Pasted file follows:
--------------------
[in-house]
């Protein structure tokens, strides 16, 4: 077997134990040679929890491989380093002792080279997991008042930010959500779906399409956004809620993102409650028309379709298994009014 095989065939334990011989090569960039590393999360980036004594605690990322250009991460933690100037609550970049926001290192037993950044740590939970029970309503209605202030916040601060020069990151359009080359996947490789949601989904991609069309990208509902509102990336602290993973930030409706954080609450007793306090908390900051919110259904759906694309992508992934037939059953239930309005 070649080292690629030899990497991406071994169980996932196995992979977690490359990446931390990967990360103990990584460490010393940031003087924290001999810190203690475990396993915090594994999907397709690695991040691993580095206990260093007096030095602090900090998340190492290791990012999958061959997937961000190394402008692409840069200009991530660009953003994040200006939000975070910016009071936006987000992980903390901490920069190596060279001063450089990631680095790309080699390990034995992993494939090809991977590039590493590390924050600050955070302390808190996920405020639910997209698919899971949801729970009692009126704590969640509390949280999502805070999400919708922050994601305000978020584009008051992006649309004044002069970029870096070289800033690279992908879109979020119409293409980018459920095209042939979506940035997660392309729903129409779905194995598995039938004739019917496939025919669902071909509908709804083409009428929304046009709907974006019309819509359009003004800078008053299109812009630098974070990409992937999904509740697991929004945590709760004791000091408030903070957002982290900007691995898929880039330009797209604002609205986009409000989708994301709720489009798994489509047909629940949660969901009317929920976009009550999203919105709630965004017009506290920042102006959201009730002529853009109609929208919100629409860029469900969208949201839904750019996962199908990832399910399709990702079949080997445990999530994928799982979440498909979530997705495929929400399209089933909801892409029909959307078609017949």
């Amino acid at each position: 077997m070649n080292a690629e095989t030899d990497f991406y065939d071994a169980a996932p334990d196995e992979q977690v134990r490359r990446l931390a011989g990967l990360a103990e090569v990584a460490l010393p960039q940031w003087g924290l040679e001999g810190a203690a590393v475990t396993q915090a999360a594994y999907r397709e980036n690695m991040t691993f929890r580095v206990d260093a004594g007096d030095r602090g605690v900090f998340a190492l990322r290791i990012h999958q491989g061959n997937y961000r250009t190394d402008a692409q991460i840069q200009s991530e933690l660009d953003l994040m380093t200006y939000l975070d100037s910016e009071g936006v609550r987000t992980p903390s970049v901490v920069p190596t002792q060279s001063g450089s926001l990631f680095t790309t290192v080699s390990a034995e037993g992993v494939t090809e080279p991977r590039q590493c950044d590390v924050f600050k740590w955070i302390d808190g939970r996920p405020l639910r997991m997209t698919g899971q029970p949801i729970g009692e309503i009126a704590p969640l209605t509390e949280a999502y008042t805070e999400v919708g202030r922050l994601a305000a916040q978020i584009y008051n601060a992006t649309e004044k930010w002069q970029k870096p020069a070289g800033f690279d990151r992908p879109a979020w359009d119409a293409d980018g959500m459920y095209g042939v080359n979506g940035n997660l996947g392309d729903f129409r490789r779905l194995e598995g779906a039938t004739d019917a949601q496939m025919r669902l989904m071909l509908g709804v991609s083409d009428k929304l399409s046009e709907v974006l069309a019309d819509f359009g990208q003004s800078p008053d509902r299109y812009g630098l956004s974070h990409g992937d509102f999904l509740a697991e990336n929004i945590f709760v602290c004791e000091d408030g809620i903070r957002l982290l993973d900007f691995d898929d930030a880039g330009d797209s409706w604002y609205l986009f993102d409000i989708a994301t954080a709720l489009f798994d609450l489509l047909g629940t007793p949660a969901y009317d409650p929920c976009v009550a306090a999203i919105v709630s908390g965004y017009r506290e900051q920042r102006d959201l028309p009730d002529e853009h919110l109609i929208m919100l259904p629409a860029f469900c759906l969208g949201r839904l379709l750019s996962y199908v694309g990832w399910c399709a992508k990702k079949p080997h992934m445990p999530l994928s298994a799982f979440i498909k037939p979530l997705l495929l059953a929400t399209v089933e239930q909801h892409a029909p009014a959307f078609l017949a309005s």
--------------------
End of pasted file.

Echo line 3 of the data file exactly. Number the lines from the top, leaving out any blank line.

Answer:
């Amino acid at each position: 077997m070649n080292a690629e095989t030899d990497f991406y065939d071994a169980a996932p334990d196995e992979q977690v134990r490359r990446l931390a011989g990967l990360a103990e090569v990584a460490l010393p960039q940031w003087g924290l040679e001999g810190a203690a590393v475990t396993q915090a999360a594994y999907r397709e980036n690695m991040t691993f929890r580095v206990d260093a004594g007096d030095r602090g605690v900090f998340a190492l990322r290791i990012h999958q491989g061959n997937y961000r250009t190394d402008a692409q991460i840069q200009s991530e933690l660009d953003l994040m380093t200006y939000l975070d100037s910016e009071g936006v609550r987000t992980p903390s970049v901490v920069p190596t002792q060279s001063g450089s926001l990631f680095t790309t290192v080699s390990a034995e037993g992993v494939t090809e080279p991977r590039q590493c950044d590390v924050f600050k740590w955070i302390d808190g939970r996920p405020l639910r997991m997209t698919g899971q029970p949801i729970g009692e309503i009126a704590p969640l209605t509390e949280a999502y008042t805070e999400v919708g202030r922050l994601a305000a916040q978020i584009y008051n601060a992006t649309e004044k930010w002069q970029k870096p020069a070289g800033f690279d990151r992908p879109a979020w359009d119409a293409d980018g959500m459920y095209g042939v080359n979506g940035n997660l996947g392309d729903f129409r490789r779905l194995e598995g779906a039938t004739d019917a949601q496939m025919r669902l989904m071909l509908g709804v991609s083409d009428k929304l399409s046009e709907v974006l069309a019309d819509f359009g990208q003004s800078p008053d509902r299109y812009g630098l956004s974070h990409g992937d509102f999904l509740a697991e990336n929004i945590f709760v602290c004791e000091d408030g809620i903070r957002l982290l993973d900007f691995d898929d930030a880039g330009d797209s409706w604002y609205l986009f993102d409000i989708a994301t954080a709720l489009f798994d609450l489509l047909g629940t007793p949660a969901y009317d409650p929920c976009v009550a306090a999203i919105v709630s908390g965004y017009r506290e900051q920042r102006d959201l028309p009730d002529e853009h919110l109609i929208m919100l259904p629409a860029f469900c759906l969208g949201r839904l379709l750019s996962y199908v694309g990832w399910c399709a992508k990702k079949p080997h992934m445990p999530l994928s298994a799982f979440i498909k037939p979530l997705l495929l059953a929400t399209v089933e239930q909801h892409a029909p009014a959307f078609l017949a309005s």